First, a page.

If you only have minor cosmetic issues with your teeth, porcelain veneers might be the right option for you! Veneers help to fix issues such as tooth discoloration, gapped teeth, and other small issues related to the appearance of your smile. Not only does cosmetic dental treatment using veneers improve your smile, but it can also aid in enhancing your abilities to eat and speak more comfortably.
When comparing porcelain veneers to other similar options like dental bridges or composite bonding, it might be overwhelming trying to navigate which option is best for you. However, Image Dental seeks to educate patients more on the process behind crafting porcelain veneers, why they are needed, and their cost to provide you with a better understanding of all the options available to help you improve your smile. For more, continue reading down below.
One major benefit of using porcelain veneers is that they look very similar to your natural teeth. They also fit comfortably on top of the front part of your teeth, so no one will suspect when you smile that your teeth look fake or like they’re about to fall out.
Aspen Dental explains in further detail how veneers work a few of the more common issues experienced by patients who are candidates for porcelain veneers:
“If you want to improve your smile, dental veneers are a simple option. Veneers are thin coverings that are placed over the front (visible) part of the tooth. They look like natural teeth. Veneers can be used to correct a wide range of dental issues, such as:
Veneers are made of either porcelain or composite resin material. Your dentist will help you choose the material that is best for you. Each type of veneer has its own benefits.”
Something that a lot of patients tend to appreciate about porcelain veneers is it’s a less invasive cosmetic dental procedure that doesn’t involve surgery or anesthesia. Avi B. Gibberman, DDS discusses what to expect when getting your porcelain veneers as well as the steps you and your dentists will take together to complete this process.
It’s crucial to consult with your dental health adviser to determine if veneers are the right options for you because they will have greater expertise and be able to offer further insight on whether veneers offer you the solutions you’re looking for. For example, if you suffer from gapped teeth that are severely spread apart, you might benefit more from braces or Invisalign® treatment than getting veneers.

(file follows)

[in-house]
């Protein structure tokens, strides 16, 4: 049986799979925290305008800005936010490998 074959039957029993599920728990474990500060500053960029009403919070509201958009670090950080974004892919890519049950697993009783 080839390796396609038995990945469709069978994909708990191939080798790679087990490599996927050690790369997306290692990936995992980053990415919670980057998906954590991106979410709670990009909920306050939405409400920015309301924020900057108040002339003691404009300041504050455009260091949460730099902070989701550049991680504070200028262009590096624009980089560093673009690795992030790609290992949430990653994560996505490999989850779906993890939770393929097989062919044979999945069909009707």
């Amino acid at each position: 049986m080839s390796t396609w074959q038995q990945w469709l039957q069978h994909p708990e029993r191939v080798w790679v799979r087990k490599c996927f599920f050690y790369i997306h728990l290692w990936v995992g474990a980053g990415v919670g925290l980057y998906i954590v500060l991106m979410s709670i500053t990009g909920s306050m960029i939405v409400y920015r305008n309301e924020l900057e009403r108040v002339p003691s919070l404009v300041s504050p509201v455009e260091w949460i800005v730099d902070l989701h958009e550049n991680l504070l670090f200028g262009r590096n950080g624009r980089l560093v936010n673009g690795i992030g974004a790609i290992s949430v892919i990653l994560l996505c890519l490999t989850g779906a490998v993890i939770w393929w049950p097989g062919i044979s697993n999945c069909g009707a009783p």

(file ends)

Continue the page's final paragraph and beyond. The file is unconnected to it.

“Getting veneers usually requires two visits to complete the process, with little or no anesthesia required during the procedure. The teeth are prepared by lightly buffing and shaping the surface to allow for the thickness of the veneer. A mold or impression of the teeth is taken and a shade (color) will then be chosen by you and the dentist.
On the second visit, the teeth will be cleansed with special liquids to achieve a durable bond. Bonding cement is then placed between the tooth and veneer and a special light beam is used to harden and set the bond. You will receive care instructions for veneers. Proper brushing, flossing and regular dental visits will aid in the life of your new veneers.”
Another major thing to consider when weighing your options is comparing the price of each treatment. Cost is a huge factor in any life decision, so knowing what to plan for financially can help eliminate some options for you and you can even think ahead by working with your dental clinic to come up with a financial plan for funding your treatment.
A lot of practices will offer many different payment options including insurance coverage, online payment, or installment payments to help you get the treatment that’s right for you without having to empty your wallet all at once.
Authority Dental discusses the cost of porcelain veneers in the following article along with how you might actually benefit financially from getting veneers over other similar options.
“Porcelain veneers cost $500-2,500 per tooth, with an average around $1,000. This may not include the cost of dental contouring. However, their 10 to 15-year lifespan may save you money in the long term on repair and/or replacement costs. Traditional porcelain laminates are about .5mm thick. Thin, yes. But that is still thick enough to require significant tooth filing in most cases. Such dental contouring makes traditional porcelain veneers irreversible most of the time.
That’s not usually a problem, as most people want their changes to be permanent. Just do your due diligence before making a buying decision. The procedure itself must be performed over two visits. In between them, a ceramist will create custom veneers in a dental laboratory. The better (or more specialized) the lab, the better your laminates will turn out. If you really want to improve your smile, it’s important that you prioritize quality along with the price.”